February 7, 2016

CISPA is dead, not good enough

The Cyber Intelligence Sharing and Protection Act would make it easier for corporations to share customers’ personal information with the government. CISPA, as it’s called, passed through the U.S. House of Representatives last week, but the U.S. Senate is not touching the controversial bill. “Especially given the many objections that have been voiced by so many folks who are vigilant about our civil liberties and protecting them.”

Tammy Baldwin is Wisconsin’s newest member of the U.S. Senate. She sits on the Homeland Security and Governmental Affairs committee in the Senate. She takes cyber security very seriously, but has very strong concerns with the House-passed legislation. “The underlying issue that is being discussed is a very important one — one that I take very seriously — the issue of cyber-security. But I believe that the Senate is going to take a very different approach to this issue.”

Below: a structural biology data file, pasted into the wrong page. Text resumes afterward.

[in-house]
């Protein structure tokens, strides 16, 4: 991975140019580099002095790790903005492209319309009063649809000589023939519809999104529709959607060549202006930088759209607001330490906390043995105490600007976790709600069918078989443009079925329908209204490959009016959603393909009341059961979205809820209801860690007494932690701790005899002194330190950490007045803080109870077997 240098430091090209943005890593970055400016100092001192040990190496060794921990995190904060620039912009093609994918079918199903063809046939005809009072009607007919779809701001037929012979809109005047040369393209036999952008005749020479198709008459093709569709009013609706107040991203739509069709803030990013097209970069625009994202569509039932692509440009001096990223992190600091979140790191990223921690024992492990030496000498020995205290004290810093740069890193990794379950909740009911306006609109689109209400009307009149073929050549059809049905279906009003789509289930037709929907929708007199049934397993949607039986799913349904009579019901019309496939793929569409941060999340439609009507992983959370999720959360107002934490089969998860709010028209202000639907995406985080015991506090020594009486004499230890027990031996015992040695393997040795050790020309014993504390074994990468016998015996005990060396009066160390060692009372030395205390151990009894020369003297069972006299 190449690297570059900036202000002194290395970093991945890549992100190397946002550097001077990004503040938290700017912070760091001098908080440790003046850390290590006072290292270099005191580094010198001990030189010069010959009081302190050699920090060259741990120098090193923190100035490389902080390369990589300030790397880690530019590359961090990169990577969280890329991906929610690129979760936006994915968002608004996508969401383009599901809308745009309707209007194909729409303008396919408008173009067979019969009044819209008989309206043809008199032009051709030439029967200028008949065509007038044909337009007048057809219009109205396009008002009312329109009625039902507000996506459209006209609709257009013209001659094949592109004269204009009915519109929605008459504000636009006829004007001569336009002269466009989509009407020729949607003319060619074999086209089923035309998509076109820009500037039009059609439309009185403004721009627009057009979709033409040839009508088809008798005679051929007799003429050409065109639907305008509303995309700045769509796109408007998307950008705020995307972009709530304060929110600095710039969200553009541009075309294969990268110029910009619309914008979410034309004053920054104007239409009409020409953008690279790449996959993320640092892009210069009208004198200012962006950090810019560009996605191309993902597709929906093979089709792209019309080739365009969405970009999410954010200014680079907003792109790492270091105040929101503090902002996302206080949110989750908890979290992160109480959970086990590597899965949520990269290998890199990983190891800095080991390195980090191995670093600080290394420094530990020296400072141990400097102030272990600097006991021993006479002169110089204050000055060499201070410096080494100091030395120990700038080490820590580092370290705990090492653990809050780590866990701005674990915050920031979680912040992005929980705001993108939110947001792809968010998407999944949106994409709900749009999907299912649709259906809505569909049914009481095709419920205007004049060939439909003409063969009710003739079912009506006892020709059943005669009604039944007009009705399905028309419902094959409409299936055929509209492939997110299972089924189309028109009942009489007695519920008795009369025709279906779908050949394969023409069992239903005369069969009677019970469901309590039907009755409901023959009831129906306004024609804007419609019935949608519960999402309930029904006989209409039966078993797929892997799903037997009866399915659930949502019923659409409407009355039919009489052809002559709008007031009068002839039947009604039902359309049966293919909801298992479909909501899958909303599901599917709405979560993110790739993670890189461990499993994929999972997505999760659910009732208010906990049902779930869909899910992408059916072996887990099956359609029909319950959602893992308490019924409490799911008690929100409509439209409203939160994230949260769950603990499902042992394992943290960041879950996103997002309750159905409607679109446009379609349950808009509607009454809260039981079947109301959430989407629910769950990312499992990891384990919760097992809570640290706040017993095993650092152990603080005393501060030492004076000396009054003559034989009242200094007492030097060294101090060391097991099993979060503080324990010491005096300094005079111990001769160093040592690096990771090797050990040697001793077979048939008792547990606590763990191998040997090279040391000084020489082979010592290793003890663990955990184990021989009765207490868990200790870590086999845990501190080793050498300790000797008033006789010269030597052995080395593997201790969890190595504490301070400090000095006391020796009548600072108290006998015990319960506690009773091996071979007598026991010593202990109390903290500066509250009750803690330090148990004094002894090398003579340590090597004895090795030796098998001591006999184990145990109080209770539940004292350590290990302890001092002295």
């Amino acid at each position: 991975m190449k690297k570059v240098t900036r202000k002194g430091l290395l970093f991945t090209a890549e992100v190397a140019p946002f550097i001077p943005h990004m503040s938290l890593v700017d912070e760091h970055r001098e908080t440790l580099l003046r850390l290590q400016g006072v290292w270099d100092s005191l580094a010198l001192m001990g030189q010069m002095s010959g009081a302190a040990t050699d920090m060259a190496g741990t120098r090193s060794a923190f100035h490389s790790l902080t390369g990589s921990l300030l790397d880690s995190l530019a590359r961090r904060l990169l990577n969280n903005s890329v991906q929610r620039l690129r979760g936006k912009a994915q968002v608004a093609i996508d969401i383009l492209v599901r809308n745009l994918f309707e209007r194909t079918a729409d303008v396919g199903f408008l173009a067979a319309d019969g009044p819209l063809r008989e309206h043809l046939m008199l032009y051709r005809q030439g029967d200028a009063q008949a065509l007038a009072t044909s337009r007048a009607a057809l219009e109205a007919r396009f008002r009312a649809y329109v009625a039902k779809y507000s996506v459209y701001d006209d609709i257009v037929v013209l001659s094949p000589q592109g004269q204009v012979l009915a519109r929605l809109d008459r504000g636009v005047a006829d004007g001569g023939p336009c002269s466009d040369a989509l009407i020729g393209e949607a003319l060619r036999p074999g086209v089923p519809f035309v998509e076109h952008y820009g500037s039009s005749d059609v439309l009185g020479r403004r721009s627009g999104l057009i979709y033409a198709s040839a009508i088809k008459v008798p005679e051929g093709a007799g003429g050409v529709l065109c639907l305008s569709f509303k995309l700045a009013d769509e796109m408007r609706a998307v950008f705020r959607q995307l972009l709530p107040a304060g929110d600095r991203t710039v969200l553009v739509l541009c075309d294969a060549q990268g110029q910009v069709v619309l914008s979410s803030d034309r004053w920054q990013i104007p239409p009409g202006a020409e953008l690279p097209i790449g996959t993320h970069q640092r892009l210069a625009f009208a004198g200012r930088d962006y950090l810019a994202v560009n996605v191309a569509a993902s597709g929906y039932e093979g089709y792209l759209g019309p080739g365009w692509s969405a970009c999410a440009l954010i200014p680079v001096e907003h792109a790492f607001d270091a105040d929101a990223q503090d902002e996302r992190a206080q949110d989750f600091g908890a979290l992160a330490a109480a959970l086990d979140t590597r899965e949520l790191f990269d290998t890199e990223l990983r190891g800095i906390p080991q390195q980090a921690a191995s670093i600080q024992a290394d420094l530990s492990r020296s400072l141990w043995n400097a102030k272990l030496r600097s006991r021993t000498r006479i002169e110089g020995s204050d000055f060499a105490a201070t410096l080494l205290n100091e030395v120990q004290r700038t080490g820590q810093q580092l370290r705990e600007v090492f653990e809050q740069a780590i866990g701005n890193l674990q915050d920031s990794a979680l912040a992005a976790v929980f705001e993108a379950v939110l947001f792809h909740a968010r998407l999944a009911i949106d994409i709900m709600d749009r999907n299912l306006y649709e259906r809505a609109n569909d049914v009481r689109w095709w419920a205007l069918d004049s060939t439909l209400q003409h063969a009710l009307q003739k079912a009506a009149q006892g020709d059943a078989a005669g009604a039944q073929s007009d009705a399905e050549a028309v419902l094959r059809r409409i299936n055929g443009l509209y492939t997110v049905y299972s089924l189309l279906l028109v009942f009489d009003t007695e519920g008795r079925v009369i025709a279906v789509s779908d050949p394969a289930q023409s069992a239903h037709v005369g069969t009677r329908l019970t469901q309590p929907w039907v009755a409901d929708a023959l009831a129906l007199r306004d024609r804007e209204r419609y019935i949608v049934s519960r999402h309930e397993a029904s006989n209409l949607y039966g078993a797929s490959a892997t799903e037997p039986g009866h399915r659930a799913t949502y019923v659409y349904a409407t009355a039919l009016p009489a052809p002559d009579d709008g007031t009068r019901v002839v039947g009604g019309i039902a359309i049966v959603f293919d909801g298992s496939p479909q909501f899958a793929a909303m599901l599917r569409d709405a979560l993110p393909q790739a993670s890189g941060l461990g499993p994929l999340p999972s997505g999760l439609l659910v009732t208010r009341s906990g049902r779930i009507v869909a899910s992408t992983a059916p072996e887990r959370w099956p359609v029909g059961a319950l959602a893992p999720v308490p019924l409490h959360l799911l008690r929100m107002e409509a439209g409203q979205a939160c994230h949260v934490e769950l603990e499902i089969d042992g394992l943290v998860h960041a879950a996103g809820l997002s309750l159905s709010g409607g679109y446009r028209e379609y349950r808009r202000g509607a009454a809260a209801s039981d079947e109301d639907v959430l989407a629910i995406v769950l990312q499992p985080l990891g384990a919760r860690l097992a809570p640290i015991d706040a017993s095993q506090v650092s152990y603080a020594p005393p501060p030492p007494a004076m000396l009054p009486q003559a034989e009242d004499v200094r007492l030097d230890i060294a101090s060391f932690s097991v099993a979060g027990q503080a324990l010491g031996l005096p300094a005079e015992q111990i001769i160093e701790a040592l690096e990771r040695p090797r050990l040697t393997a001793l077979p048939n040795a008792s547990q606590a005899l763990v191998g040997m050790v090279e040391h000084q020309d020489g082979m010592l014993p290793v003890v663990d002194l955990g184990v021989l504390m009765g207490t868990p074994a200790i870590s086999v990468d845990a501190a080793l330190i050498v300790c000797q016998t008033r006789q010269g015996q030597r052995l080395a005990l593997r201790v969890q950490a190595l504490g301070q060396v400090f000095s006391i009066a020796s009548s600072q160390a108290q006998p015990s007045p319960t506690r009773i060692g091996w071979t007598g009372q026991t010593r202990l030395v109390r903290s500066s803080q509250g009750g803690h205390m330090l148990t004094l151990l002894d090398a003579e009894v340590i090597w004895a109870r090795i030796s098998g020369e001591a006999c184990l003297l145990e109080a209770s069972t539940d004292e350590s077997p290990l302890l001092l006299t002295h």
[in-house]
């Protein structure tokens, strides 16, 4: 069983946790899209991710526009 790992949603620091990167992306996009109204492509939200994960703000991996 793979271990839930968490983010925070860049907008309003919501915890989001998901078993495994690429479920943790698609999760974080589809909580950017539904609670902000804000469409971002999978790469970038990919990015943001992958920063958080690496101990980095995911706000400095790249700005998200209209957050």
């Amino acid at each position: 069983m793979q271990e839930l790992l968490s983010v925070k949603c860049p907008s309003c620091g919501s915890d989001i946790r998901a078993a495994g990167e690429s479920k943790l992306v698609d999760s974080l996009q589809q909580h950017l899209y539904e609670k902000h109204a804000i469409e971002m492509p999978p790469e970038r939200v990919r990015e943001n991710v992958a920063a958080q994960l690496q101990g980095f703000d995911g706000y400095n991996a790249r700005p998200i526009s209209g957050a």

Supporters of the bill say CISPA’s goal is to help the government investigate cyber threats and prevent cyber attacks. Critics call it “digital big brother.” Lawmakers struggle to find a balance between privacy rights, civil liberties, and stopping the bad guys. The president had indicated that he would veto the bill in its current form.

AUDIO: Jackie Johnson report 1:23

Print pagePDF pageEmail page